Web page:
Are There Disclosures That Do Not Require E-Sign Consent?
Written by David Park, Regulatory Compliance Counsel, NAFCU
Every now and then the NAFCU Compliance team receives questions about how to obtain E-Sign consent during the account opening process. This blog is not about that. Instead, this blog describes certain situations for which compliance with the E-Sign requirements is not necessary.
Under the E-Sign Act, a credit union generally must have a member's consent before information that must be sent to a consumer in writing can be sent electronically. The act requires that credit unions receive the member's affirmative consent to receive electronic records before those records have any legal effect. See, 15 USC § 7001(c). In other words, electronically transmitting disclosures without first obtaining E-Sign consent, if needed, is essentially the same as not sending the disclosures in the first place.
The Consumer Compliance Outlook, a Federal Reserve publication that discusses consumer compliance issues, contained an article in its Fourth Quarter 2009 edition about E-Sign Act compliance. The article provides an excellent overview of the six steps in the E-Sign consent process, and it also describes in general terms when compliance with the requirements of the E-Sign Act may not be necessary.
The chart below fills this gap and specifically identifies some of the disclosures described in the Consumer Compliance Outlook article that may not require E-Sign consent. It is in no way a comprehensive list of all disclosures, statements, or documents that are not subject to E-Sign consent. The exceptions to E-sign consent identified in the Consumer Compliance Outlook article generally relate to situations when a member accesses an electronic application or electronic advertisements.
|Regulation B (only applies when the member is electronically applying for credit)||Self-test disclosure regarding information about race, color, religion, national origin or sex.|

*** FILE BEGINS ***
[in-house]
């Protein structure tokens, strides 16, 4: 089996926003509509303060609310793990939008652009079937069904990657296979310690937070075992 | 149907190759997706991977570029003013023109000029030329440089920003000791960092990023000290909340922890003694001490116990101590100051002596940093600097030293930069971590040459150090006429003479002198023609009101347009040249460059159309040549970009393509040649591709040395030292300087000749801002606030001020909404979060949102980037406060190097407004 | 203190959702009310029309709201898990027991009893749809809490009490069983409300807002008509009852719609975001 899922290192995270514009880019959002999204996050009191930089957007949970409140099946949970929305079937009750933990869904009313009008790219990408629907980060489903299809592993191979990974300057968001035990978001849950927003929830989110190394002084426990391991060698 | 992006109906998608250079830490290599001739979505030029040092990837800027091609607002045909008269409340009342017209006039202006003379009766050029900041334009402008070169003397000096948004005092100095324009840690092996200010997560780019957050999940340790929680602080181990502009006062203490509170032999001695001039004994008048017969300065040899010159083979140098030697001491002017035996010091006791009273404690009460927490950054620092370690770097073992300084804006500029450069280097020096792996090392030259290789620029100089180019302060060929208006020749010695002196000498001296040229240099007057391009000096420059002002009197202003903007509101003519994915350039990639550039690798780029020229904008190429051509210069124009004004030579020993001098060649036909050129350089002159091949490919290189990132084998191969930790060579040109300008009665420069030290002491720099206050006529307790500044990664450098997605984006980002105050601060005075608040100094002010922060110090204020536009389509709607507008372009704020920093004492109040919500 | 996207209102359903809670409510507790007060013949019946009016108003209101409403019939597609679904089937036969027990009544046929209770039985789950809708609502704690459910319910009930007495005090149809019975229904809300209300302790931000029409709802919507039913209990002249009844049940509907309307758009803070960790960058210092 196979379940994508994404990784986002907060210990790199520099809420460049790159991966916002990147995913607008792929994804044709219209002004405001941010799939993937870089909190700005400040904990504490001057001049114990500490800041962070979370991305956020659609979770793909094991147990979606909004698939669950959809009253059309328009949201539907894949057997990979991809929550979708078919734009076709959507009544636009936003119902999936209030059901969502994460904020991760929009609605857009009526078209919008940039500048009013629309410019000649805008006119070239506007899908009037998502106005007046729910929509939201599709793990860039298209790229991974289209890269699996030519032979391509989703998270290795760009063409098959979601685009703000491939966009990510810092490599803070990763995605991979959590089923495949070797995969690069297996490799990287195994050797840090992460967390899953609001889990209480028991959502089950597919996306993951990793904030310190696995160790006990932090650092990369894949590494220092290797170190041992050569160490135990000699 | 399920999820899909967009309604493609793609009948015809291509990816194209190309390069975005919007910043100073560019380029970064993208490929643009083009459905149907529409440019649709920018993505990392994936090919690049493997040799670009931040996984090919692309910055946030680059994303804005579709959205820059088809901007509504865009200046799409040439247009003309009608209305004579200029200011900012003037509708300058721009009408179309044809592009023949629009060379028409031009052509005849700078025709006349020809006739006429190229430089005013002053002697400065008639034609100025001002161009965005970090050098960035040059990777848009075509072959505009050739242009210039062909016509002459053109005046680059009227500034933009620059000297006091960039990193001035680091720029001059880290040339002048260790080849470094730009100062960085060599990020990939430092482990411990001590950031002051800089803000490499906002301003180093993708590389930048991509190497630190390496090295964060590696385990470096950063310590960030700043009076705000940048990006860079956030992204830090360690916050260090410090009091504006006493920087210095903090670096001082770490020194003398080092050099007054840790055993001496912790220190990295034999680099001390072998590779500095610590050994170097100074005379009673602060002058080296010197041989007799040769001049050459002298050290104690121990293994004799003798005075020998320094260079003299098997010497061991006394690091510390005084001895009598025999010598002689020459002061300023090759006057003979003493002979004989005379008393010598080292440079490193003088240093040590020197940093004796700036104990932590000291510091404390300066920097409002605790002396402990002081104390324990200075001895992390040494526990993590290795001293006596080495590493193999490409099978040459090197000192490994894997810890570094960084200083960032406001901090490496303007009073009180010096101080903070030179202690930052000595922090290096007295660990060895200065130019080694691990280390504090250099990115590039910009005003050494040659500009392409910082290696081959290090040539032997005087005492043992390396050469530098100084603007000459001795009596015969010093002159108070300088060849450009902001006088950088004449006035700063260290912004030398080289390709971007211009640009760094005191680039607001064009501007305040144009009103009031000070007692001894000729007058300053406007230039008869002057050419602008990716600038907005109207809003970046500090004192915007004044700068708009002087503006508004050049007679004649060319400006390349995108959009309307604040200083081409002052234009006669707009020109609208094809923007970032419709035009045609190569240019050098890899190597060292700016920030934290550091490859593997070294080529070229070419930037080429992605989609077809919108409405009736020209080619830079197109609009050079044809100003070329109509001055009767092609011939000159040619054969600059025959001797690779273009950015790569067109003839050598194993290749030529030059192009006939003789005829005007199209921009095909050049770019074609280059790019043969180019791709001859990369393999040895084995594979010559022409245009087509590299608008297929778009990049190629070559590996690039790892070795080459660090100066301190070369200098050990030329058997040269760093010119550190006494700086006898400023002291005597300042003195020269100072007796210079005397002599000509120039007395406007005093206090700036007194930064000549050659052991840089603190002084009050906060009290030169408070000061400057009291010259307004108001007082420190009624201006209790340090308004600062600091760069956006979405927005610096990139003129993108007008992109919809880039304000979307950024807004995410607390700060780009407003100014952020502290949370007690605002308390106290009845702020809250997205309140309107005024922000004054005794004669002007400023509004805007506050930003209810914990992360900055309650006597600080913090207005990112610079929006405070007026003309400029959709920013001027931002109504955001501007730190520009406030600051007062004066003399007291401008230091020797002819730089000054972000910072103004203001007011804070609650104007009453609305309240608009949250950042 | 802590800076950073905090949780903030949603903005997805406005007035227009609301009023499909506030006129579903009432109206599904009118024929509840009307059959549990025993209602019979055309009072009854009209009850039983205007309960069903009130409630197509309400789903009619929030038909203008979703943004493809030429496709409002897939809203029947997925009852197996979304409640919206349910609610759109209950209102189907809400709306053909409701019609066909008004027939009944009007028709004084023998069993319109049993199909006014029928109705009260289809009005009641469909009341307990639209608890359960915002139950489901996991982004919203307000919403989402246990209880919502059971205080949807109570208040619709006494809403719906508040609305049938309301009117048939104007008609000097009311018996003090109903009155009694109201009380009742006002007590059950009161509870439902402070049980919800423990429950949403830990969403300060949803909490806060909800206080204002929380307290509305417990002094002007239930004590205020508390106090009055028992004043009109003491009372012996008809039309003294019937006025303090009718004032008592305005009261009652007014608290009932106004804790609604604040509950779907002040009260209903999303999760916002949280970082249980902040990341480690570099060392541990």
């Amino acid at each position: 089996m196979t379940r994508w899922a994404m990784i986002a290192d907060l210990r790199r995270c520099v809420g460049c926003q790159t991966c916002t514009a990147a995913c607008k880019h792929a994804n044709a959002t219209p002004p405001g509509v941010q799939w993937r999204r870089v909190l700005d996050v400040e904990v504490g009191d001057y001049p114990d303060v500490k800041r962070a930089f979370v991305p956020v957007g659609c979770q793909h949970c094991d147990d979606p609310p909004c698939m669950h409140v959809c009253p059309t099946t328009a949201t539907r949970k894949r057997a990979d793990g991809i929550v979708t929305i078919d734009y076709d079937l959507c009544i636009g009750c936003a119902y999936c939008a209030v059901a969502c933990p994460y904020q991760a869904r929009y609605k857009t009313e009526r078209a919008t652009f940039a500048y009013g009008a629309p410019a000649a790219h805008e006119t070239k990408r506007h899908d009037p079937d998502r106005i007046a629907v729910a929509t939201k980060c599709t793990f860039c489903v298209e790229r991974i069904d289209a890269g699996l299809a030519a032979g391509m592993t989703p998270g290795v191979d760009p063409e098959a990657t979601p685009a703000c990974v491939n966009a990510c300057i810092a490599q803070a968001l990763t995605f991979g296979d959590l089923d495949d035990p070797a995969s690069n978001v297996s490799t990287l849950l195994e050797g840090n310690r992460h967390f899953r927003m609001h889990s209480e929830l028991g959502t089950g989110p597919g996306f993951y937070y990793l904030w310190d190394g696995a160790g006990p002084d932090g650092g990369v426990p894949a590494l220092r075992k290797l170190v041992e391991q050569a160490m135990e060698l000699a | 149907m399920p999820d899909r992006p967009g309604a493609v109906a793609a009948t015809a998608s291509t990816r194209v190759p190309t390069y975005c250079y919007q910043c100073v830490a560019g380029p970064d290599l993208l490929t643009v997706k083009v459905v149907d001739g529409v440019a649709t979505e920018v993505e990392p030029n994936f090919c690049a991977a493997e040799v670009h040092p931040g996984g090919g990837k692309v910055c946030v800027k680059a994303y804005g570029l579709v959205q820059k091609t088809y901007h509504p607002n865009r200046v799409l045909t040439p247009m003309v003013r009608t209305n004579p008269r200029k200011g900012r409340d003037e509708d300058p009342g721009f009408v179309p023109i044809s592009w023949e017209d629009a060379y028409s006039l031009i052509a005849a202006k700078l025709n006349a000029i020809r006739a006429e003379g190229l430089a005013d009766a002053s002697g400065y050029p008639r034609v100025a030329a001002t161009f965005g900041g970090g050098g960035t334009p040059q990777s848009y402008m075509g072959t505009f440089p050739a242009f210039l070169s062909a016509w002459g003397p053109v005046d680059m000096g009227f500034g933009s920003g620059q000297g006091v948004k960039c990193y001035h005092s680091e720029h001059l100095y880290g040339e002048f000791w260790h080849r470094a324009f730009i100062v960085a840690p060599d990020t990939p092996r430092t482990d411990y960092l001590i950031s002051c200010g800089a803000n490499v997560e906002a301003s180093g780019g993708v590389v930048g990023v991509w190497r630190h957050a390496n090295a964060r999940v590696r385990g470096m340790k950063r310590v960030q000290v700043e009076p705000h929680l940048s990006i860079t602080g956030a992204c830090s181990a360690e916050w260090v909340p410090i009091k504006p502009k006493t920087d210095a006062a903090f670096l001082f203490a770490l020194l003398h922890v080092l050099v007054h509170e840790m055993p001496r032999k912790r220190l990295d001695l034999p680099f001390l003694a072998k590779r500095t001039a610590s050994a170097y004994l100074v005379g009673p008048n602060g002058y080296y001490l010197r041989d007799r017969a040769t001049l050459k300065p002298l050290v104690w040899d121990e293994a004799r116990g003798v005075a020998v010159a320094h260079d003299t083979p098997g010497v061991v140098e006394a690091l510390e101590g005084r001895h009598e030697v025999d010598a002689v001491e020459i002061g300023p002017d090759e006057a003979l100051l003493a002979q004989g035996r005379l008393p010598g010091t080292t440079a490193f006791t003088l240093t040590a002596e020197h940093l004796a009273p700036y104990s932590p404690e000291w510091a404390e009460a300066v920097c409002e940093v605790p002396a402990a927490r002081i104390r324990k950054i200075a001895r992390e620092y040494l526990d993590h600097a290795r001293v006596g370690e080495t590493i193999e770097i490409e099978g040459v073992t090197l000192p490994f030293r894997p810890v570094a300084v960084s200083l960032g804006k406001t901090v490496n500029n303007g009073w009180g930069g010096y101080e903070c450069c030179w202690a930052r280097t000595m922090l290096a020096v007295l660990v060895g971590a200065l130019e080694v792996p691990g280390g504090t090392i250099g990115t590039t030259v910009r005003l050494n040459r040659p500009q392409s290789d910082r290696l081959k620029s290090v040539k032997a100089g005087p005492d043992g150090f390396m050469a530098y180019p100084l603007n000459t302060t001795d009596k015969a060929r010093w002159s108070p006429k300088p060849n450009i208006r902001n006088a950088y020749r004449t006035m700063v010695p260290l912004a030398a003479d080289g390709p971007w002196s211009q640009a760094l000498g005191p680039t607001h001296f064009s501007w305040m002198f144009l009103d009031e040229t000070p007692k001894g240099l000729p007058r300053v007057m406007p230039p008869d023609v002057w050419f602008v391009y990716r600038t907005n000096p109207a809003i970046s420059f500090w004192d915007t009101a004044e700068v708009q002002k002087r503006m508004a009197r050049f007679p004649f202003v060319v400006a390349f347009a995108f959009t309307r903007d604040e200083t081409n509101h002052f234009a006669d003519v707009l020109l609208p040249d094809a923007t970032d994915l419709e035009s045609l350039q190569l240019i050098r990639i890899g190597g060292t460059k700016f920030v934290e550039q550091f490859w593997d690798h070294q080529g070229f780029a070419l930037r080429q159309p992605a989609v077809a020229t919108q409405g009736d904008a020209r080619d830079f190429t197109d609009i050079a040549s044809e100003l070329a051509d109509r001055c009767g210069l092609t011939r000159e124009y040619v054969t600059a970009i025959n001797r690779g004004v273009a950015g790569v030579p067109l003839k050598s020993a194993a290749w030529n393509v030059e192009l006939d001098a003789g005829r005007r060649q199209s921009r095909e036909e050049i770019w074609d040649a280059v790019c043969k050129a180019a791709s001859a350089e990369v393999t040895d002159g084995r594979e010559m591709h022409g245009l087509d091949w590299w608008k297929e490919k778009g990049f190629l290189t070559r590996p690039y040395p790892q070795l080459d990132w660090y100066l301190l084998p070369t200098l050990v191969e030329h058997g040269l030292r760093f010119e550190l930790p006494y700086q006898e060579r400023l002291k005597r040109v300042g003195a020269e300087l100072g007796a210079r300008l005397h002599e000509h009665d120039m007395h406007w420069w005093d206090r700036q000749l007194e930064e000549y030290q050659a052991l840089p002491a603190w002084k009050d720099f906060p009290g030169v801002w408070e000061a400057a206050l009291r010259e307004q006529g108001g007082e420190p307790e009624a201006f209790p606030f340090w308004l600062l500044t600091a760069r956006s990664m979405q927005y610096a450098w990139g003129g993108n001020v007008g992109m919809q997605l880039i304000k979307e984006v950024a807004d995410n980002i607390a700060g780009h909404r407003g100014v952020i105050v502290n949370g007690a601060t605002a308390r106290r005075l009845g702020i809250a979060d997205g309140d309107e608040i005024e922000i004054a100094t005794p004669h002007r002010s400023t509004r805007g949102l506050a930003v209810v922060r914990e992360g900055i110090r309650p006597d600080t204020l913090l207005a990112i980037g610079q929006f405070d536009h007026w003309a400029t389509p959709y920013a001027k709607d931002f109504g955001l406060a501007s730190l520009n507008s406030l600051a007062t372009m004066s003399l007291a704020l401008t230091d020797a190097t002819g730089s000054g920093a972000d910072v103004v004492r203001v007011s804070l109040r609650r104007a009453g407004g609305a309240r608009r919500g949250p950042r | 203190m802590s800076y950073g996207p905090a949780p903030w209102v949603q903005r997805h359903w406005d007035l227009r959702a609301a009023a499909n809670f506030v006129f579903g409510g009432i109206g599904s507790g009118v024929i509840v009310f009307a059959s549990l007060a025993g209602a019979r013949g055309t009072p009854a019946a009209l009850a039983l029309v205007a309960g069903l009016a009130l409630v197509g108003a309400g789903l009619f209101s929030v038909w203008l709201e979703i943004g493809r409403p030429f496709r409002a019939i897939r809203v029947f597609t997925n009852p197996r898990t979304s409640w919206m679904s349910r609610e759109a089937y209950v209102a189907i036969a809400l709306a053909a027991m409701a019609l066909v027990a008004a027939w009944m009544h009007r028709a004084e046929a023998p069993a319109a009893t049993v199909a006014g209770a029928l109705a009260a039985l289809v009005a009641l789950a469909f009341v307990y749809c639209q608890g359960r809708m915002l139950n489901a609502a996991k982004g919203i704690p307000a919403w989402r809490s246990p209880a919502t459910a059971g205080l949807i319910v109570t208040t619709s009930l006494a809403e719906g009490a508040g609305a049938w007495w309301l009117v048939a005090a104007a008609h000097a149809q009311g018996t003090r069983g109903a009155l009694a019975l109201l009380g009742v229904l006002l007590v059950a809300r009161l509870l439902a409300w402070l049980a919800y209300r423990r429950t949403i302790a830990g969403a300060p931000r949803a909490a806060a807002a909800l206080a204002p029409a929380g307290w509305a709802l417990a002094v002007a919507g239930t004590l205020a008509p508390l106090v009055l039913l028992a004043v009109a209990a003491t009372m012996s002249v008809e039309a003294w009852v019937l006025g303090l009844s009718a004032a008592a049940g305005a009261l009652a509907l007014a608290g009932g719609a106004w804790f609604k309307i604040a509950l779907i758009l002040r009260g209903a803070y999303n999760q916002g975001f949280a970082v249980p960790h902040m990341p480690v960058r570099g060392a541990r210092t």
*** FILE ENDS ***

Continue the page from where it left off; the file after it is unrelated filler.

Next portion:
|12 CFR § 1002.5(b)(2)||Disclosure regarding sex (i.e., the designation of a title is optional).|
|12 CFR § 1002.5(d)(1)||Disclosure regarding marital status information requests (i.e., "A creditor may explain that the category unmarried includes single, divorced, and widowed persons.").|
|12 CFR § 1002.5(d)(2)||Disclosure regarding income from alimony, child support or separate maintenance.|
|12 CFR § 1002.13||Government monitoring information disclosure.|
|12 CFR § 1002.14(a)(2)||Notice of right to receive appraisal.|
|Regulation E||12 CFR § 1005.20(c)(2)||Gift card/gift certificate disclosures.|
|12 CFR § 1005.31(b)(1)||Remittance transfer pre-payment disclosure when request is received electronically.|
|Regulation M||12 CFR § 1013.7||Advertising disclosures for electronic advertisements.|
|Regulation Z||12 CFR § 1026.16||Open-end credit advertising disclosures for electronic advertisements.|
|12 CFR § 1026.40||Home equity plan disclosures when accompanying an electronic application.|
|12 CFR § 1026.60||Credit and charge card application and solicitation disclosures for electronic application and solicitation.|
|12 CFR § 1026.17(g)||Disclosures to be provided for mail/telephone order that are required to delay closed-end credit disclosures until the due date of the first payment. Does not apply to transactions subject to sections 1026.19(a), (e) or (f).|
|12 CFR § 1026.19(b)||Early adjustable rate mortgage disclosures that must be provided at the time an electronic application is provided or before the member pays a non-refundable fee, whichever is earlier.|
|12 CFR § 1026.24||Closed-end credit advertising disclosures for electronic advertisements.|
|NCUA Truth In Savings||12 CFR § 707.4(a)(2)||Account disclosures requested by members or potential members.|
|12 CFR § 707.8||Advertising disclosures for electronic advertisements.|